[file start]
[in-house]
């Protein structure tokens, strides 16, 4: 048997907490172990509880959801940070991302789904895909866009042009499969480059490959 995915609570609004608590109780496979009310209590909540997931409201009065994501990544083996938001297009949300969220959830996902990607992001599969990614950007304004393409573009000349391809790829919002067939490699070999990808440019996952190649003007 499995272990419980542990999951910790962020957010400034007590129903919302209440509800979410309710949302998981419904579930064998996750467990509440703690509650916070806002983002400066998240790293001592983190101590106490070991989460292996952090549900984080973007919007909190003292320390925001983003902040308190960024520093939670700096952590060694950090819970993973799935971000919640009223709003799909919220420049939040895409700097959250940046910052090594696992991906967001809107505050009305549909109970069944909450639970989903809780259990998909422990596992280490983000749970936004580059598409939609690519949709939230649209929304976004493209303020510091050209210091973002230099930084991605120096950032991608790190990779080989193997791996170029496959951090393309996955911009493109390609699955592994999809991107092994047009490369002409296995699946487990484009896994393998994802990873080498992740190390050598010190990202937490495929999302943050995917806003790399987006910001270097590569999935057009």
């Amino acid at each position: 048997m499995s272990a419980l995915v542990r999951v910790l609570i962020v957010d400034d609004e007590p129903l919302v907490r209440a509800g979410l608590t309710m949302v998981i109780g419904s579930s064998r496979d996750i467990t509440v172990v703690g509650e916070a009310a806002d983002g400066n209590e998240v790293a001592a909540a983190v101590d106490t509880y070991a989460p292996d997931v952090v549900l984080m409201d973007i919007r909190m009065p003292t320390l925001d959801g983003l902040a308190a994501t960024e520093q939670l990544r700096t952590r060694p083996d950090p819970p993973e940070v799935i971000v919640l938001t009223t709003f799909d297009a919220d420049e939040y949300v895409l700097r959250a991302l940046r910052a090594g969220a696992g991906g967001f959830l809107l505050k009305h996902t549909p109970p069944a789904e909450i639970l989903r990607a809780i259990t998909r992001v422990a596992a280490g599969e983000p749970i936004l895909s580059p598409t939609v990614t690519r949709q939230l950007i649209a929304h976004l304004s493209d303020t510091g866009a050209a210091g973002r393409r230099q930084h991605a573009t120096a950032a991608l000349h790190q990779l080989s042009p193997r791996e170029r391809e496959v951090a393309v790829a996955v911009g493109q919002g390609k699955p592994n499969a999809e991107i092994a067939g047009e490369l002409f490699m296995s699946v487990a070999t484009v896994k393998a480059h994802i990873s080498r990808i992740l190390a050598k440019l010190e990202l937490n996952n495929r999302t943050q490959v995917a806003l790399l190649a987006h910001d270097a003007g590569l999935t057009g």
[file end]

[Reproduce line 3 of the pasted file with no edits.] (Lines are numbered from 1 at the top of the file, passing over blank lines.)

């Amino acid at each position: 048997m499995s272990a419980l995915v542990r999951v910790l609570i962020v957010d400034d609004e007590p129903l919302v907490r209440a509800g979410l608590t309710m949302v998981i109780g419904s579930s064998r496979d996750i467990t509440v172990v703690g509650e916070a009310a806002d983002g400066n209590e998240v790293a001592a909540a983190v101590d106490t509880y070991a989460p292996d997931v952090v549900l984080m409201d973007i919007r909190m009065p003292t320390l925001d959801g983003l902040a308190a994501t960024e520093q939670l990544r700096t952590r060694p083996d950090p819970p993973e940070v799935i971000v919640l938001t009223t709003f799909d297009a919220d420049e939040y949300v895409l700097r959250a991302l940046r910052a090594g969220a696992g991906g967001f959830l809107l505050k009305h996902t549909p109970p069944a789904e909450i639970l989903r990607a809780i259990t998909r992001v422990a596992a280490g599969e983000p749970i936004l895909s580059p598409t939609v990614t690519r949709q939230l950007i649209a929304h976004l304004s493209d303020t510091g866009a050209a210091g973002r393409r230099q930084h991605a573009t120096a950032a991608l000349h790190q990779l080989s042009p193997r791996e170029r391809e496959v951090a393309v790829a996955v911009g493109q919002g390609k699955p592994n499969a999809e991107i092994a067939g047009e490369l002409f490699m296995s699946v487990a070999t484009v896994k393998a480059h994802i990873s080498r990808i992740l190390a050598k440019l010190e990202l937490n996952n495929r999302t943050q490959v995917a806003l790399l190649a987006h910001d270097a003007g590569l999935t057009g």